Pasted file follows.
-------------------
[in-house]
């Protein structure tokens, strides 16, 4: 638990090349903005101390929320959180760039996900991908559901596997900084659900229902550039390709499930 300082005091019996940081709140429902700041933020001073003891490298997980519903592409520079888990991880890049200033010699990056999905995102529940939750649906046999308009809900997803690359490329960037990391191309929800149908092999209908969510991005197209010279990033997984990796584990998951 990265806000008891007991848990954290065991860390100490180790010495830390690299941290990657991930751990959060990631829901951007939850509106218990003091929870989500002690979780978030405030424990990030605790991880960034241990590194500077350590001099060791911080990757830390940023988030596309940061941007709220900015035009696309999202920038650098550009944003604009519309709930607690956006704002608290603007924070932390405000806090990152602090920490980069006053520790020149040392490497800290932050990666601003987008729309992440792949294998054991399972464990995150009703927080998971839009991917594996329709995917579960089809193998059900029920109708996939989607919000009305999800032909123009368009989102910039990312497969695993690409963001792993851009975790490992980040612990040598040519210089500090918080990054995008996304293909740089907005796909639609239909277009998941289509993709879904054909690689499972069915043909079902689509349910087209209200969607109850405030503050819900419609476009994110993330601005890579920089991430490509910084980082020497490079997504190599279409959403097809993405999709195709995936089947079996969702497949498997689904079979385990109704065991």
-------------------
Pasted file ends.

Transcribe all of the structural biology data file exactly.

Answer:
[in-house]
């Protein structure tokens, strides 16, 4: 638990090349903005101390929320959180760039996900991908559901596997900084659900229902550039390709499930 300082005091019996940081709140429902700041933020001073003891490298997980519903592409520079888990991880890049200033010699990056999905995102529940939750649906046999308009809900997803690359490329960037990391191309929800149908092999209908969510991005197209010279990033997984990796584990998951 990265806000008891007991848990954290065991860390100490180790010495830390690299941290990657991930751990959060990631829901951007939850509106218990003091929870989500002690979780978030405030424990990030605790991880960034241990590194500077350590001099060791911080990757830390940023988030596309940061941007709220900015035009696309999202920038650098550009944003604009519309709930607690956006704002608290603007924070932390405000806090990152602090920490980069006053520790020149040392490497800290932050990666601003987008729309992440792949294998054991399972464990995150009703927080998971839009991917594996329709995917579960089809193998059900029920109708996939989607919000009305999800032909123009368009989102910039990312497969695993690409963001792993851009975790490992980040612990040598040519210089500090918080990054995008996304293909740089907005796909639609239909277009998941289509993709879904054909690689499972069915043909079902689509349910087209209200969607109850405030503050819900419609476009994110993330601005890579920089991430490509910084980082020497490079997504190599279409959403097809993405999709195709995936089947079996969702497949498997689904079979385990109704065991």